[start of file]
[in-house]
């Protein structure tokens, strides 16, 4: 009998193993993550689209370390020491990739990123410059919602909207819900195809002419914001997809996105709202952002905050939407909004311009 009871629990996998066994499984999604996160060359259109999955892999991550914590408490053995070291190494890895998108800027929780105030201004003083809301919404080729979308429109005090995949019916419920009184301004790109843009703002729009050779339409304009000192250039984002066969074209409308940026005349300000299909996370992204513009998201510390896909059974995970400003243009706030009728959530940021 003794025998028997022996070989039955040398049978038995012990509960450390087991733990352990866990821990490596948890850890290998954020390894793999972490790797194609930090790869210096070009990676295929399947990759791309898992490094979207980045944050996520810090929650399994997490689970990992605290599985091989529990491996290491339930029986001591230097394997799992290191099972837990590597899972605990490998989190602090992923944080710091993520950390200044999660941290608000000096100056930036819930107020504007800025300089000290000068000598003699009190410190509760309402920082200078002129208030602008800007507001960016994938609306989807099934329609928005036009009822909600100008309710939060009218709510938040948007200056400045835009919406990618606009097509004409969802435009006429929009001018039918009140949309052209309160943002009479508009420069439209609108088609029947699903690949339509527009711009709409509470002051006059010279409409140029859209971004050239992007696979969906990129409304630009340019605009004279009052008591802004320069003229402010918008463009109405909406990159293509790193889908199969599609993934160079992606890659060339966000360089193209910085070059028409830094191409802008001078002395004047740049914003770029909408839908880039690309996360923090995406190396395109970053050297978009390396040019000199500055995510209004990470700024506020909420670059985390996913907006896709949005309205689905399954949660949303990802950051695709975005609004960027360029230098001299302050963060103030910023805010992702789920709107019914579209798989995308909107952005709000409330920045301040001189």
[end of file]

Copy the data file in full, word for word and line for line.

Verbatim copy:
[in-house]
């Protein structure tokens, strides 16, 4: 009998193993993550689209370390020491990739990123410059919602909207819900195809002419914001997809996105709202952002905050939407909004311009 009871629990996998066994499984999604996160060359259109999955892999991550914590408490053995070291190494890895998108800027929780105030201004003083809301919404080729979308429109005090995949019916419920009184301004790109843009703002729009050779339409304009000192250039984002066969074209409308940026005349300000299909996370992204513009998201510390896909059974995970400003243009706030009728959530940021 003794025998028997022996070989039955040398049978038995012990509960450390087991733990352990866990821990490596948890850890290998954020390894793999972490790797194609930090790869210096070009990676295929399947990759791309898992490094979207980045944050996520810090929650399994997490689970990992605290599985091989529990491996290491339930029986001591230097394997799992290191099972837990590597899972605990490998989190602090992923944080710091993520950390200044999660941290608000000096100056930036819930107020504007800025300089000290000068000598003699009190410190509760309402920082200078002129208030602008800007507001960016994938609306989807099934329609928005036009009822909600100008309710939060009218709510938040948007200056400045835009919406990618606009097509004409969802435009006429929009001018039918009140949309052209309160943002009479508009420069439209609108088609029947699903690949339509527009711009709409509470002051006059010279409409140029859209971004050239992007696979969906990129409304630009340019605009004279009052008591802004320069003229402010918008463009109405909406990159293509790193889908199969599609993934160079992606890659060339966000360089193209910085070059028409830094191409802008001078002395004047740049914003770029909408839908880039690309996360923090995406190396395109970053050297978009390396040019000199500055995510209004990470700024506020909420670059985390996913907006896709949005309205689905399954949660949303990802950051695709975005609004960027360029230098001299302050963060103030910023805010992702789920709107019914579209798989995308909107952005709000409330920045301040001189």